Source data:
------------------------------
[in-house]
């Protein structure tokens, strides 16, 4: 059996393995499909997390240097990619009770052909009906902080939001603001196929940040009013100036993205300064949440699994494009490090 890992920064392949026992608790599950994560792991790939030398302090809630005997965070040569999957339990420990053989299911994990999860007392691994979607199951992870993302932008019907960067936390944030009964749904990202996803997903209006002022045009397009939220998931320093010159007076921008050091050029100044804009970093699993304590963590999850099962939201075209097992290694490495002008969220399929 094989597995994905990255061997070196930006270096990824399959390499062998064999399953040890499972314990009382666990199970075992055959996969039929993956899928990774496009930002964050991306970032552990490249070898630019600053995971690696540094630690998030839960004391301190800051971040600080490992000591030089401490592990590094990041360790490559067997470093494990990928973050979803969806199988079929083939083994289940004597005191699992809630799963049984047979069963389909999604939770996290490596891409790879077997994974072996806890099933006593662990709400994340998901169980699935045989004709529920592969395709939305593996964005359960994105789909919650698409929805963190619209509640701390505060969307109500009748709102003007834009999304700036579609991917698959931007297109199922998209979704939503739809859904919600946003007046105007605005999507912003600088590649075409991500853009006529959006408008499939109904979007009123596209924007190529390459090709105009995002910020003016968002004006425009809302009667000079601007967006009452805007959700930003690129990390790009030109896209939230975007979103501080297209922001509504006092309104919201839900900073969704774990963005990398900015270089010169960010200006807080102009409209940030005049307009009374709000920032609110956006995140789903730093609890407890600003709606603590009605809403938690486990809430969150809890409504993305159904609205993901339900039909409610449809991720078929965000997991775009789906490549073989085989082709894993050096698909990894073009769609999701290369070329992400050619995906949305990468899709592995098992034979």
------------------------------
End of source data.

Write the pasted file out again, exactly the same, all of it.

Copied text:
[in-house]
């Protein structure tokens, strides 16, 4: 059996393995499909997390240097990619009770052909009906902080939001603001196929940040009013100036993205300064949440699994494009490090 890992920064392949026992608790599950994560792991790939030398302090809630005997965070040569999957339990420990053989299911994990999860007392691994979607199951992870993302932008019907960067936390944030009964749904990202996803997903209006002022045009397009939220998931320093010159007076921008050091050029100044804009970093699993304590963590999850099962939201075209097992290694490495002008969220399929 094989597995994905990255061997070196930006270096990824399959390499062998064999399953040890499972314990009382666990199970075992055959996969039929993956899928990774496009930002964050991306970032552990490249070898630019600053995971690696540094630690998030839960004391301190800051971040600080490992000591030089401490592990590094990041360790490559067997470093494990990928973050979803969806199988079929083939083994289940004597005191699992809630799963049984047979069963389909999604939770996290490596891409790879077997994974072996806890099933006593662990709400994340998901169980699935045989004709529920592969395709939305593996964005359960994105789909919650698409929805963190619209509640701390505060969307109500009748709102003007834009999304700036579609991917698959931007297109199922998209979704939503739809859904919600946003007046105007605005999507912003600088590649075409991500853009006529959006408008499939109904979007009123596209924007190529390459090709105009995002910020003016968002004006425009809302009667000079601007967006009452805007959700930003690129990390790009030109896209939230975007979103501080297209922001509504006092309104919201839900900073969704774990963005990398900015270089010169960010200006807080102009409209940030005049307009009374709000920032609110956006995140789903730093609890407890600003709606603590009605809403938690486990809430969150809890409504993305159904609205993901339900039909409610449809991720078929965000997991775009789906490549073989085989082709894993050096698909990894073009769609999701290369070329992400050619995906949305990468899709592995098992034979």